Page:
Does a non-compliant supporting statement invalidate a payment claim served in NSW?

Articles Written by Avendra Singh (Partner), Jennifer Boutros (Senior Associate)

The Court of Appeal has now in TFM Epping Land Pty Ltd v Decon Australia Pty Ltd [2020] NSWCA 93 clarified that a non-compliant supporting statement by a head contractor under s13(7) of the Building and Construction Industry Security of Payment Act 1999 (NSW) (SOPA) will not invalidate a payment claim or render ineffective service of a payment claim under the SOPA. Prior to this there were conflicting decisions of Justice Ball in Central Projects[1]  (that there was no invalidation) and Justice McDougal in Kitchen Xchange[2] (that the payment claim was invalidated). The decision of Justice McDougal was subsequently followed in Kyle Bay[3] and Duffy Kennedy[4].

Relevantly, section 13(7) of the SOPA provides:

(7)   A head contractor must not serve a payment claim on the principal unless the claim is accompanied by a supporting statement that indicates that it relates to that payment claim.

Maximum penalty: 200 penalty units.

The Court of Appeal upheld the reasoning of Justice Ball in Central Projects that section 13(7) of the SOPA does not in terms invalidate a payment claim served without a supporting statement, nor does it invalidate the act of serving such a claim. This conclusion was essentially supported by the reasoning that section 13(7) provided for a penalty for failure to comply with its requirements with respect to supporting statements and so there was no basis to imply a legislative intention that further consequences ought to apply for non-compliance such as invalidating a payment claim or service of an otherwise valid claim. 

What does this mean for you?

If you are a principal in receipt of a payment claim without a supporting statement or a supporting statement that does not comply with the prescribed form, you should ensure that a payment schedule is provided within the prescribed 10-business day period (not that ignoring anything purporting to be a payment claim is ever good practice).

Head contractors who serve a payment claim in respect of an available reference date without a supporting statement or a non-compliant statement, (regardless of whether they receive a payment schedule asserting that the payment claim is invalid by reason of the non-compliance) should not issue another payment claim in respect of the same reference date as to do so would risk the head contractor falling foul of the prohibition in section 13(5) of the SOPA of the service of two payment claims with respect to the same reference date.


The principal and the builder were parties to a contract for the construction of a residential development in Epping. The builder issued payment claim 10 under the SOPA for approximately $6.4 million together with a supporting statement. The supporting statement referred to a subcontract and stated that it applied for work between 27 June 2018 and 3 July 2018 inclusive which was the subject of the payment claim. The principal did not serve a payment schedule within the time required by the SOPA and so potentially became liable to pay the claimed amount.

The builder proceeded to file a summons and a notice of motion in the Supreme Court of NSW seeking summary judgment for the claimed amount. The principal challenged the validity of the progress claim and its service. The primary judge gave judgment in favour of the builder finding that the principal did not raise any triable issues.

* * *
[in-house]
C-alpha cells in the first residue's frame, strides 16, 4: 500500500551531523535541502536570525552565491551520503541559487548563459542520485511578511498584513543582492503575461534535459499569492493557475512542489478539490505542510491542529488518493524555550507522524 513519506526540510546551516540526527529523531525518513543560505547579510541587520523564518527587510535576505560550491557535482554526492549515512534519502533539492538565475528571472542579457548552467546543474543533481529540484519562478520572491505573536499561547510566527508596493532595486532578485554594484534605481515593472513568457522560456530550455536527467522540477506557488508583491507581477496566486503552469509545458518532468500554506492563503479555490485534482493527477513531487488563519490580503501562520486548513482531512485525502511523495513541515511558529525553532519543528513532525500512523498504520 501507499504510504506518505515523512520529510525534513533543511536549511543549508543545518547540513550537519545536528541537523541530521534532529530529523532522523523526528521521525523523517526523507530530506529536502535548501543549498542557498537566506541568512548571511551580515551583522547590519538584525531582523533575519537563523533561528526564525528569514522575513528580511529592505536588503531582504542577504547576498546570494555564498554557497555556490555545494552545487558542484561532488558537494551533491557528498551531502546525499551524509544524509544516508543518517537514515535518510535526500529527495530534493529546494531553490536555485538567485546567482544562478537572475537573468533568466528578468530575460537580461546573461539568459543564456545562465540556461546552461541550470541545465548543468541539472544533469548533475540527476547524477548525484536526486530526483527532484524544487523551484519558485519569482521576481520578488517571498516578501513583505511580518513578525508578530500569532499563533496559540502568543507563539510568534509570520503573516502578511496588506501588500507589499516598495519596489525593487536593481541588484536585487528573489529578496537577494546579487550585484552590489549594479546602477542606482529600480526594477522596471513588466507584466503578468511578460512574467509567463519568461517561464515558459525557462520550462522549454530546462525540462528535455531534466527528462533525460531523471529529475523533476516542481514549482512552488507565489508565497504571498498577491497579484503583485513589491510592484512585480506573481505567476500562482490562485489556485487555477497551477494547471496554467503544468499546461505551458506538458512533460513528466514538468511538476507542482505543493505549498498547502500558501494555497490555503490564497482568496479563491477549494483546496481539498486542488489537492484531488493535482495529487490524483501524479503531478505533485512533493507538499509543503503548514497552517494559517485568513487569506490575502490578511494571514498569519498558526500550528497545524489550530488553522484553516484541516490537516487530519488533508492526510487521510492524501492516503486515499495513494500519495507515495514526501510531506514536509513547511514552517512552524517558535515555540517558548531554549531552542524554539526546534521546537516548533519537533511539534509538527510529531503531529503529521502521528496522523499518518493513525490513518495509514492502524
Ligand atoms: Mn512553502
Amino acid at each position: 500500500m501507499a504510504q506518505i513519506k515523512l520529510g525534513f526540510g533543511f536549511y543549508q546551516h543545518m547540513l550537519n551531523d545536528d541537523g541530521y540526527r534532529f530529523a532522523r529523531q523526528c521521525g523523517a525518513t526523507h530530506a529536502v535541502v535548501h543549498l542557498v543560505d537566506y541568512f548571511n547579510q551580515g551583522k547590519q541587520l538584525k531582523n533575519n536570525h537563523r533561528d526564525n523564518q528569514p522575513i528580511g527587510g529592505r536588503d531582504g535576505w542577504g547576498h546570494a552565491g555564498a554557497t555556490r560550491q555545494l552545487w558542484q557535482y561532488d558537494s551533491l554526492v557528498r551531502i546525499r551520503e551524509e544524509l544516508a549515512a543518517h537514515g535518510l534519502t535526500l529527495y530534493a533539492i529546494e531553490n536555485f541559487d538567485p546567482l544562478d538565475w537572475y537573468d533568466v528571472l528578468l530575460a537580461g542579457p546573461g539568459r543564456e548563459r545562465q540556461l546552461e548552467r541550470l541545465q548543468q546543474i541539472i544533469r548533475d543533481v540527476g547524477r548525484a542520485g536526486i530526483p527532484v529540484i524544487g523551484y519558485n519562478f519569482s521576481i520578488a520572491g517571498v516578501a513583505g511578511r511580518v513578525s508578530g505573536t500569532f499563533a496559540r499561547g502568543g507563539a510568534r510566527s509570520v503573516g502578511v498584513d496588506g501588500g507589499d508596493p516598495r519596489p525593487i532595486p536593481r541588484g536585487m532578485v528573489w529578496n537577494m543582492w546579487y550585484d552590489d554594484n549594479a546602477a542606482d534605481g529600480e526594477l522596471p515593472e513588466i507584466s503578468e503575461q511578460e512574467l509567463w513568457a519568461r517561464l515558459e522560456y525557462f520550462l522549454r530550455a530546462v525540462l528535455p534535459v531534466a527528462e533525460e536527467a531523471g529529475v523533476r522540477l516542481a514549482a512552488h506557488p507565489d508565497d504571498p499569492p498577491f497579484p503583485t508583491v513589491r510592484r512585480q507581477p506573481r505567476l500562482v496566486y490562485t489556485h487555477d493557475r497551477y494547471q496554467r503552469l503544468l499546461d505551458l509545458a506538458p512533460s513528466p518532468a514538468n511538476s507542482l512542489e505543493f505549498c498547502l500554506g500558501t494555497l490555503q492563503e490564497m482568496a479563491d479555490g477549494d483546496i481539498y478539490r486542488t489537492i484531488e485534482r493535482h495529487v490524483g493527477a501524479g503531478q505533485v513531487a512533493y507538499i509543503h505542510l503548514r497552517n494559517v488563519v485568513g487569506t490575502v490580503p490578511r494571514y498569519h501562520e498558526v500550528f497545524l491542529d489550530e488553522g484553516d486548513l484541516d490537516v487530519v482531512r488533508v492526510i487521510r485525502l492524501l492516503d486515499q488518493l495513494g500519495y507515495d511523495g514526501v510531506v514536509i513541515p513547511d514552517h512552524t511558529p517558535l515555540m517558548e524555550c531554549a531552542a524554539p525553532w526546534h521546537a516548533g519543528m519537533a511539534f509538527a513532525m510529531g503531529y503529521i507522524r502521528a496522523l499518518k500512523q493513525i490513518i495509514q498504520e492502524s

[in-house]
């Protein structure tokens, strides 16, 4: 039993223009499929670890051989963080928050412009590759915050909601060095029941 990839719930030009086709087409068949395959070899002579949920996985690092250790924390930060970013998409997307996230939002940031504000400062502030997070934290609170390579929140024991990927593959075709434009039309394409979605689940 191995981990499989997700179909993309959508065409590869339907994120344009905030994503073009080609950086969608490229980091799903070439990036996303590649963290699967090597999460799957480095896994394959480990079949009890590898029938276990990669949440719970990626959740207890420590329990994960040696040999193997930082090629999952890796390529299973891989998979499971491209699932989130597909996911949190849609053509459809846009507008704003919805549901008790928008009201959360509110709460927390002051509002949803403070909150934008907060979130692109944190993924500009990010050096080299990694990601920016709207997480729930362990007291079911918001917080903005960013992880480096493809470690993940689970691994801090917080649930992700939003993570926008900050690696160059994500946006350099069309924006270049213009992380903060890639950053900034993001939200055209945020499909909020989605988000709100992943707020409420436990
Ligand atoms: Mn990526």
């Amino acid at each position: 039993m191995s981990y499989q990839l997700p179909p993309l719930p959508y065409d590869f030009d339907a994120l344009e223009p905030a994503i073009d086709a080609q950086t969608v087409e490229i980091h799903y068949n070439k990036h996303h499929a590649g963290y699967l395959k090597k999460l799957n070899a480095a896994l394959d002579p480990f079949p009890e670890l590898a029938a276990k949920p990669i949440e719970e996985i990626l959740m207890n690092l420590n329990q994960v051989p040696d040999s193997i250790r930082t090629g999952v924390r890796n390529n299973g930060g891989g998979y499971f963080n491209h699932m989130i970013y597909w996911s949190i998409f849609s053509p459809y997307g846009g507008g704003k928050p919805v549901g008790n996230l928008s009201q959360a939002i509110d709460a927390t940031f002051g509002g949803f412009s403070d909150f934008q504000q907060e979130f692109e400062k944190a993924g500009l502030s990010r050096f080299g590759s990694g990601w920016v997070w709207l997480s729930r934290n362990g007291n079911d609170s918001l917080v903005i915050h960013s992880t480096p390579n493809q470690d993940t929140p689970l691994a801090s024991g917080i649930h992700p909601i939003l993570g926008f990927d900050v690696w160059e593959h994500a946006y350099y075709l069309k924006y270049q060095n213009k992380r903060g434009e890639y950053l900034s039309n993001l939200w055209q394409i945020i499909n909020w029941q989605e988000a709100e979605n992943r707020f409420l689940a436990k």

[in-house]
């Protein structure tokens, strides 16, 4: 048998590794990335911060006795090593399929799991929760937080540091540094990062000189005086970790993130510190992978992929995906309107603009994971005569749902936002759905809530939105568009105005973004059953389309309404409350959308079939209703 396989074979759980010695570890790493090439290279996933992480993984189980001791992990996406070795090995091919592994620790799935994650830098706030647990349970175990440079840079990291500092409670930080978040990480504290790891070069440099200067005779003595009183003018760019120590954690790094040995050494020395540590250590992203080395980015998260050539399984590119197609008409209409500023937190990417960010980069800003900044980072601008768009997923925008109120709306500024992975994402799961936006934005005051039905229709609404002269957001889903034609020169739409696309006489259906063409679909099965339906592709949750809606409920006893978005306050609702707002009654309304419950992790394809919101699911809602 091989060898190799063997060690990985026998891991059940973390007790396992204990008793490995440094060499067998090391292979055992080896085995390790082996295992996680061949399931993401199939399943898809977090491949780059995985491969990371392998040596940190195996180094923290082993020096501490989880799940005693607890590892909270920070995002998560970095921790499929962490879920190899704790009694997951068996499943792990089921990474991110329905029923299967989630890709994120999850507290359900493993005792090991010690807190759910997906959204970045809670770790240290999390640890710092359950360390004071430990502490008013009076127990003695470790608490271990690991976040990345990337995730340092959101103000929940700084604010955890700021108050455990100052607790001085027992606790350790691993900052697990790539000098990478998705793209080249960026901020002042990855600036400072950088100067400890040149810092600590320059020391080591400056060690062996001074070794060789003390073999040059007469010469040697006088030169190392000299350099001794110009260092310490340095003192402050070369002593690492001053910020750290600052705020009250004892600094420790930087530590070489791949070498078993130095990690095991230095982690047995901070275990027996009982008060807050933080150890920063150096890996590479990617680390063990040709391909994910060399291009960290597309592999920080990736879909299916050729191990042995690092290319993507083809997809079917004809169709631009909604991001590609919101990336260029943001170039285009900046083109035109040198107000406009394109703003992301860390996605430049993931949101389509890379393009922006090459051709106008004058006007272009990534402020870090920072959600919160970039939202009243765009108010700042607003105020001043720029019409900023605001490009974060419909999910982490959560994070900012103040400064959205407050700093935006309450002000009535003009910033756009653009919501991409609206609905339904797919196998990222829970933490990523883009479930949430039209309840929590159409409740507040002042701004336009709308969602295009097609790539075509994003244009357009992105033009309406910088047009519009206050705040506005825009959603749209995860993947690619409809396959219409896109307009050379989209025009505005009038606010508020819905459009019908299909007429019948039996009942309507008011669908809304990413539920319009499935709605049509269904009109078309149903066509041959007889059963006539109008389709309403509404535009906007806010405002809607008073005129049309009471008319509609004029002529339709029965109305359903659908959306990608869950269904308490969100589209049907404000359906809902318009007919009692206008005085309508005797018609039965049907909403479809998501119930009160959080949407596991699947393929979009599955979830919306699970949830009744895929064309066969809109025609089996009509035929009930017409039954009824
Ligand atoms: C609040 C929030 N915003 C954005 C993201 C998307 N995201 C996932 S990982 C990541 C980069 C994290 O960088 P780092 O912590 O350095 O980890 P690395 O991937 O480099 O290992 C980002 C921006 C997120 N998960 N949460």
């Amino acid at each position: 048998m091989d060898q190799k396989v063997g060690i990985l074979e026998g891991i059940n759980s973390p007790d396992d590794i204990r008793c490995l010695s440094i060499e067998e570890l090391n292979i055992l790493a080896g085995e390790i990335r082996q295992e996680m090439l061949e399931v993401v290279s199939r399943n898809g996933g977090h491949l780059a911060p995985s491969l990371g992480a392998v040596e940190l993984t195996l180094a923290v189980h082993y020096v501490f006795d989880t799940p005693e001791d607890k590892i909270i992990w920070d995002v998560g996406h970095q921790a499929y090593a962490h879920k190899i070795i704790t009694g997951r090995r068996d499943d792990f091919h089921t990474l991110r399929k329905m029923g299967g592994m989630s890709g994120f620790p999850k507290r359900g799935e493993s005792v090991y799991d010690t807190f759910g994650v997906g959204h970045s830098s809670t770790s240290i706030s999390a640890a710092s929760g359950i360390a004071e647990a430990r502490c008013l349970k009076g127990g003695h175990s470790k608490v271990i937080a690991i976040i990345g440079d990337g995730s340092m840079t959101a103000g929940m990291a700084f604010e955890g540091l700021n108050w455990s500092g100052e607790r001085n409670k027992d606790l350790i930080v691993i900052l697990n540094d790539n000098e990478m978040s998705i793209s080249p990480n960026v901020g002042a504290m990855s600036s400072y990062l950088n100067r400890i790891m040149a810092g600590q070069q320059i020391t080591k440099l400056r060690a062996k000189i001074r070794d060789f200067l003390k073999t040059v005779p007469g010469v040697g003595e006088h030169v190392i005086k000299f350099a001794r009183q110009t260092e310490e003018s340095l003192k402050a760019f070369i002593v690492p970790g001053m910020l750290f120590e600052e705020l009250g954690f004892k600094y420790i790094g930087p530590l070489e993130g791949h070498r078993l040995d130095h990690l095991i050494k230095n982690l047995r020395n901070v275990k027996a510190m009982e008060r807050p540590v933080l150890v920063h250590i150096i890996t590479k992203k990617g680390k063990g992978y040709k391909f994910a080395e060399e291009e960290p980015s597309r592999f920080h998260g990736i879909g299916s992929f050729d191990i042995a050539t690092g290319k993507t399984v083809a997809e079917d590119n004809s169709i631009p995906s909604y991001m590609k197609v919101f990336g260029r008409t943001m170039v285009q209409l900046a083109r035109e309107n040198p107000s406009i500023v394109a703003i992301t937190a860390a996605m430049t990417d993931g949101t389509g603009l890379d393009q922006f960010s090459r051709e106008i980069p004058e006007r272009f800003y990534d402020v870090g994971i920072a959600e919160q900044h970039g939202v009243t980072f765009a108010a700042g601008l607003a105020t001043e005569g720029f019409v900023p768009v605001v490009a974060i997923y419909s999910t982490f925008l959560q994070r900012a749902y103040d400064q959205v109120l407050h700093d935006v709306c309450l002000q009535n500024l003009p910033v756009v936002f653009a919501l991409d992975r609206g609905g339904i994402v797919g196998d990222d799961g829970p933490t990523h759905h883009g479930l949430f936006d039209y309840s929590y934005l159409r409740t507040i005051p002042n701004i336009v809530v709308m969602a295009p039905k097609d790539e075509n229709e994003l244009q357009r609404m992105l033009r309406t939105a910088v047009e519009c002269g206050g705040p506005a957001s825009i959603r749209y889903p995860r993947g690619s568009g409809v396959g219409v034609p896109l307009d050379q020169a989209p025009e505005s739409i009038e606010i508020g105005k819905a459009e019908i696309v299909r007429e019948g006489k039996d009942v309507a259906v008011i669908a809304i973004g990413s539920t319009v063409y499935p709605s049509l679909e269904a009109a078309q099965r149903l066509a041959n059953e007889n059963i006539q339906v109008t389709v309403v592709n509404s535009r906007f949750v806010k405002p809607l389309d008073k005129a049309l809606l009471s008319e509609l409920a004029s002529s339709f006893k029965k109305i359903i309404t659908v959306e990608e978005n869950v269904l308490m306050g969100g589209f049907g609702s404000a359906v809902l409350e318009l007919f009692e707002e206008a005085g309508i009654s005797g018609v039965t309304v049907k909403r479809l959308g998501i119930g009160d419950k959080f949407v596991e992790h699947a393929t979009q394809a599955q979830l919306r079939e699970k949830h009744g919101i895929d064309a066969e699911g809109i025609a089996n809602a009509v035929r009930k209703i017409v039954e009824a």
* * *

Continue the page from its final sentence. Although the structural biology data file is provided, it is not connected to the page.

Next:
The principal sought leave to appeal the decision on three grounds:

  1. The payment claim was not validly served as it was not accompanied by a supporting statement that complied with s13(7) of the SOPA;
  2. The payment claim was invalid because it claimed payment in respect of variations to the contract which were not claims under the construction contract but were quantum meruit claims;
  3. The payment claim was invalid as it was not made in respect of an available reference date. 

The appeal was dismissed with the primary judgment given by Basten JA (with whom Meagher JA and Emmett AJA agreed). 


Was the claim validly served because it was not accompanied by a complaint supporting statement? 

The principal contended that:

  • the supporting statement did not satisfy the requirements of the SOPA because the construction work the subject of the payment claim was, on the face of the claim, carried on outside of the seven day period referred to in the supporting statement;
  • the absence of a compliant supporting statement was said to render the service of the payment claim invalid, or, in the alternative, to render the payment claim itself invalid.

Basten JA held that a failure of a head contractor to serve a valid supporting statement under section 13(7) of the SOPA did not invalidate a payment claim. His Honour reasoned as follows:

  • Section 13(7) of the SOPA identified its own consequence: it was a prohibition with a prescribed penalty such that the contravener committed a statutory offence; 
  • Section 13(7) did not in terms invalidate a payment claim served without compliance with the terms of section 13(7) nor did it invalidate service. If the provision was to have those effects, they were implied consequences;
  • In determining whether s13(7) had those implied consequences, his Honour considered Justice McDougall’s reasoning in Kitchen Xchange where McDougal J:
    • in respect of s13(5), found that the terms of that subsection were a prohibition (i.e. ‘cannot serve more than one payment claim’) which was a sufficiently clear statutory indication that a document purporting to be a payment claim that is in respect of the same reference date as a previous claim was not a payment claim under the SOPA. McDougal J clarified in a later decision in The Trustees of the Roman Catholic Church for Diocese of Lismore[5] that the rationale for that approach was that if the statutory prohibition was not to be given effect, then the subsection served no useful purpose i.e. it would set at naught the statutory prohibition;
    • in respect of s13(7), found that the language of s13(7), also being in the form of a prohibition, the same conclusion should follow as with respect to s13(5), in that s13(7) did not render the payment claim invalid but invalidated or rendered ineffective service of a payment claim that is not accompanied by the requisite statement.
  • McDougal’s reasoning omitted one consideration which was significant – no reference was made to the fact that s13(7), unlike s13(5), was a penalty provision. It would not set at naught the prohibition if it were not found to invalidate service because the penalty provision would survive;